There is no dependence of the radius on αν, but there is a small dependence of the period P on αv which we will neglect here. The period, which typically is expressed in terms of mass and radius (the so-called PMR relationship), we will express in terms of our model parameters L*, M* and αm:  

6
formula

Although these relationships are only approximate and do not hold over a wide range of parameters, they demonstrate the complex interplay between the model input parameters. In principle, a measurement of Z from spectral synthesis, and measurements of period, amplitude, angular diameter, luminosity and distance are enough to constrain M, αm and αν. However, a 10 per cent distance uncertainty (the best of any nearby Mira) translates into a 20 per cent L uncertainty, or a 20 per cent mass uncertainty keeping everything else fixed at a given period. The relationships are further complicated by the non-linear pulsation period differing significantly from the linear pulsation period (e.g. Table 1), depending on amplitude.

Consider first the problem of calibrating mass independently of pulsation models. Orbital periods for non-interacting Miras are far too long for combined visual and spectroscopic orbits to obtain dynamical masses due to the large radii of Miras. Clusters form a potential hunting ground for Mira variables where the AGB can be calibrated at a known initial mass (e.g. Lebzelter & Wood 2007), but the final mass of the Mira is a function of the assumed mass-loss history, clusters do not easily provide the same age and metallicity range of Miras as in the field, and a direct radius measurement is not yet possible. Mass can also be estimated from kinematics. This is best done for Miras with kinematics inconsistent with the thick disc or halo. The best example of this for nearby Miras is o Cet.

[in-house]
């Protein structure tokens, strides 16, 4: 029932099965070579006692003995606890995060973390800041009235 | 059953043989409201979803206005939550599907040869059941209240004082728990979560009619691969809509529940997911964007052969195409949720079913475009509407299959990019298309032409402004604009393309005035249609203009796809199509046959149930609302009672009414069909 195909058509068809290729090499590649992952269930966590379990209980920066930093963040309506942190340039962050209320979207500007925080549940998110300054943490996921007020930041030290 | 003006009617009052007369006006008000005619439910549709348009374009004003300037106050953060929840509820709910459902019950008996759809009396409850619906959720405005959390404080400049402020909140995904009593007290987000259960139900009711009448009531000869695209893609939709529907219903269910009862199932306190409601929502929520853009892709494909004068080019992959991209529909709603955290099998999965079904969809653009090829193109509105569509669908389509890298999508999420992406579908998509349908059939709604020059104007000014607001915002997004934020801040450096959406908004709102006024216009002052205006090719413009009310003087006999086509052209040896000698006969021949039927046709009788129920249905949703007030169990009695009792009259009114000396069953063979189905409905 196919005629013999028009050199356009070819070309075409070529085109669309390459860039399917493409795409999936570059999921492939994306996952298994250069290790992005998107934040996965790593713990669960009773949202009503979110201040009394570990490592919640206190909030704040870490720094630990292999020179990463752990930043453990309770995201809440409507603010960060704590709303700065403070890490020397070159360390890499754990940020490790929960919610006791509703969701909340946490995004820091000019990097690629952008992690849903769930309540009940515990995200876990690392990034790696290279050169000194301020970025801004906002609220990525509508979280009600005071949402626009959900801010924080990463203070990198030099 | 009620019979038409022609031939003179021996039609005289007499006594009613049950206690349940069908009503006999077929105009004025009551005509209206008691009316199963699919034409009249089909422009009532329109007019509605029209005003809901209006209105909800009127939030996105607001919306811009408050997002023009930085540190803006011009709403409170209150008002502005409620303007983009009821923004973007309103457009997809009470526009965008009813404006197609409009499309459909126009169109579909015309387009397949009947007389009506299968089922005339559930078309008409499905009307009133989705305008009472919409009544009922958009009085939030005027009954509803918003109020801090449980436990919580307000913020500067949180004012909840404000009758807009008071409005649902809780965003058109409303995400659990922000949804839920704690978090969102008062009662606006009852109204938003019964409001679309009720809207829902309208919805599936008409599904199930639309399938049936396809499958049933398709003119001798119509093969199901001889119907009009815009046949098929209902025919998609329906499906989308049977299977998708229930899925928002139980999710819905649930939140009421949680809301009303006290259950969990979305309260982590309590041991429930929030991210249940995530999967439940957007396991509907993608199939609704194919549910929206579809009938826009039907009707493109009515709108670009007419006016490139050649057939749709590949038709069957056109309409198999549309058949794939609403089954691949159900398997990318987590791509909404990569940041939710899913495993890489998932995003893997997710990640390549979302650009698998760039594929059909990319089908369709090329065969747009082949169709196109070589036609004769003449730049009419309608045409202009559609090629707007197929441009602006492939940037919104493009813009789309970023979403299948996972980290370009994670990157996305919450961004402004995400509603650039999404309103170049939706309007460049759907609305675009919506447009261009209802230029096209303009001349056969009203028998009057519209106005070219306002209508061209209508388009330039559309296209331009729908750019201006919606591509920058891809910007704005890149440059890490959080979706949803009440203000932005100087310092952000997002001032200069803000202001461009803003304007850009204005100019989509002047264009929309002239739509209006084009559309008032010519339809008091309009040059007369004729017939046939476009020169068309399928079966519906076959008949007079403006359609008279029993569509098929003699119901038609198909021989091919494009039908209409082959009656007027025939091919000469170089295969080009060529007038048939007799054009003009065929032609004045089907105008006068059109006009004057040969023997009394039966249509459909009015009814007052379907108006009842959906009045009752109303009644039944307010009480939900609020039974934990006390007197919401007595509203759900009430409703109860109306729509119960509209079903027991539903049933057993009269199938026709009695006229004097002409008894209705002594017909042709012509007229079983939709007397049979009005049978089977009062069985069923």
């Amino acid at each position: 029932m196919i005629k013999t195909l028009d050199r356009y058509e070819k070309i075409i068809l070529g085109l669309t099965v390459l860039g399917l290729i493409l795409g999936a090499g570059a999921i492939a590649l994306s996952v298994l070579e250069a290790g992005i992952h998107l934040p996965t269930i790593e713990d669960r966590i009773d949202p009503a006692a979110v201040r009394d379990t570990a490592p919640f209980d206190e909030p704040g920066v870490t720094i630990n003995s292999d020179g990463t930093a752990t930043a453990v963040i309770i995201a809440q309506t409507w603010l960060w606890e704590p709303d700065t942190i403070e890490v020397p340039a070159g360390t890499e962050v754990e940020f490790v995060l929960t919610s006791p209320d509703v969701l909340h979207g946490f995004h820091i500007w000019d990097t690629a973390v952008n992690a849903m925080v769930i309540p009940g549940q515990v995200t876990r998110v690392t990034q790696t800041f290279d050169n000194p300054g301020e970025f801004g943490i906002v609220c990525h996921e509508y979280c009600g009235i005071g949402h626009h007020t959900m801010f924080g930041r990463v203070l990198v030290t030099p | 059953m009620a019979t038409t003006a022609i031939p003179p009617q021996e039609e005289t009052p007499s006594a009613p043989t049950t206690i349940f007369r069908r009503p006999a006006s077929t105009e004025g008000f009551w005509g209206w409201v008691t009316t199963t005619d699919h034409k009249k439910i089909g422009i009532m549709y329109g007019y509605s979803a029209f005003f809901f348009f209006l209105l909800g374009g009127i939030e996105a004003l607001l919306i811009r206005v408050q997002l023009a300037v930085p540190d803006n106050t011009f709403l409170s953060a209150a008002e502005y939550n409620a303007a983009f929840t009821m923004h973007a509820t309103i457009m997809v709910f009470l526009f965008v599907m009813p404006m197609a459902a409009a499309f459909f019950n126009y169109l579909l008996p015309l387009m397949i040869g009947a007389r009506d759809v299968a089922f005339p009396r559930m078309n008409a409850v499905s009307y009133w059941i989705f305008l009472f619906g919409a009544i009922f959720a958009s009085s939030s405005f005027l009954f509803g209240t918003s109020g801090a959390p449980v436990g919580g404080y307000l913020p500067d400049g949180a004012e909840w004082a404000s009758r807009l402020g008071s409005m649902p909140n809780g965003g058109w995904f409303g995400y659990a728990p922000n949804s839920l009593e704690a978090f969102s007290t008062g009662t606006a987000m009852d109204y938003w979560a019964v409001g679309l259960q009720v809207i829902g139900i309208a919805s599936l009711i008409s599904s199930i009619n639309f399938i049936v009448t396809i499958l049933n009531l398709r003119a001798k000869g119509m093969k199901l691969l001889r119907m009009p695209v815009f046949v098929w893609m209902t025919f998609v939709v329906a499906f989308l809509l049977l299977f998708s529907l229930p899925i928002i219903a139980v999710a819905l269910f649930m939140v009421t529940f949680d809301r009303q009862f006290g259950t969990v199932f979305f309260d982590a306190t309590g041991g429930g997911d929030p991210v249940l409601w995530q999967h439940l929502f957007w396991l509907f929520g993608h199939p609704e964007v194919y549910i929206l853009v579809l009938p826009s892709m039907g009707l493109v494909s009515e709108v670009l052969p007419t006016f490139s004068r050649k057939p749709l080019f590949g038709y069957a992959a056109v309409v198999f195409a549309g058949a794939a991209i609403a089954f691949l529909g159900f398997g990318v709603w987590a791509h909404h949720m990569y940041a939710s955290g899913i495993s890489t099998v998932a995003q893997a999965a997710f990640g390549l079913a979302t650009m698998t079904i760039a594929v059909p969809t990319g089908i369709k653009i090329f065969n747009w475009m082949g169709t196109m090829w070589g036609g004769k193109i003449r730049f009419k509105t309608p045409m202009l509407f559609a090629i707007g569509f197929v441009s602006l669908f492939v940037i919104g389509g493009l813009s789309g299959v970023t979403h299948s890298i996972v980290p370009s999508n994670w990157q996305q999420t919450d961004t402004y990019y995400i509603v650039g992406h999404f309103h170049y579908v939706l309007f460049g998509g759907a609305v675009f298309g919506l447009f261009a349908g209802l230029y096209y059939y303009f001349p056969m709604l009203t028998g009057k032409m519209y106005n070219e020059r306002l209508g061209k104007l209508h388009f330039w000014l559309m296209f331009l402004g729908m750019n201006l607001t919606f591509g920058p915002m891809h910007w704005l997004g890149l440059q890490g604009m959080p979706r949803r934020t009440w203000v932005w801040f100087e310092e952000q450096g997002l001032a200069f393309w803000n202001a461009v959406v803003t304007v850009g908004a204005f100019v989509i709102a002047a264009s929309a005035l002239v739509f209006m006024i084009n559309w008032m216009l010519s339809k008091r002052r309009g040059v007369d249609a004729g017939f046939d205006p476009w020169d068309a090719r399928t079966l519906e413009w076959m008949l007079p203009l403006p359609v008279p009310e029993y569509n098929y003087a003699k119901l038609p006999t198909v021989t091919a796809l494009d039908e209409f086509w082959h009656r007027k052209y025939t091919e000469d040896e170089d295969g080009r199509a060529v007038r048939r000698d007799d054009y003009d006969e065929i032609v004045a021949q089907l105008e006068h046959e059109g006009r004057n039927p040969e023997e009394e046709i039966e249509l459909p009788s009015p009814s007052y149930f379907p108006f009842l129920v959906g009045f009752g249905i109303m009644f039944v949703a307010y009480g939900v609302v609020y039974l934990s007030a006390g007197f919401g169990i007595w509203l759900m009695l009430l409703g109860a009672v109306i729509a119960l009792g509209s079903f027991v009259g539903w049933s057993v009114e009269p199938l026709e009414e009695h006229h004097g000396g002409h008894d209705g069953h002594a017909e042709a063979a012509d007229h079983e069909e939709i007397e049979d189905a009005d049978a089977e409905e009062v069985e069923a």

o Cet has a (U, V, W) space velocity of (−26, −62, −89) km s−1 when using the revised Hipparcos distance from van Leeuwen (2007). This space velocity is unusually large for a Mira, which is a major reason why the interaction between o Cet and the interstellar medium produces such an impressive tail (Martin et al. 2007). Although kinematics are often inconclusive when applied to individual stars, this space velocity falls within the 97 per cent probability contour for thick disc membership according to Reddy, Lambert & Allende Prieto (2006). In the detailed analysis of Robin et al. (2003), the W velocity of o Cet is inconsistent at 5σ with even the old (5–10 Gyr) thin disc, and is most consistent with being a member of the thick disc, modelled as a single stellar population of 11 Gyr age. Importantly, o Cet cannot be a runaway star (e.g. Hoogerwerf, de Bruijne & de Zeeuw 2000) where its space velocity is due to a single strong gravitational interaction in its past, because it has retained its wide companion Mira B, and the orbit cannot be highly eccentric as the periastron must be outside the atmosphere of o Cet. Therefore, the progenitor mass of o Cet is almost certainly less than 1.1 M [e.g. the Girardi et al. (2000) evolutionary tracks place a 1.06 M star on the TP-AGB after 10 Gyr, or less for sub-solar metallicity]. This places the current mass of o Cet at 1 M or less. This is close to our model value of 1.1 M. However, if L were to be kept constant and M decreased, αm would have to be increased further from its already large value in order to maintain the period. We will discuss this further below after first discussing αm.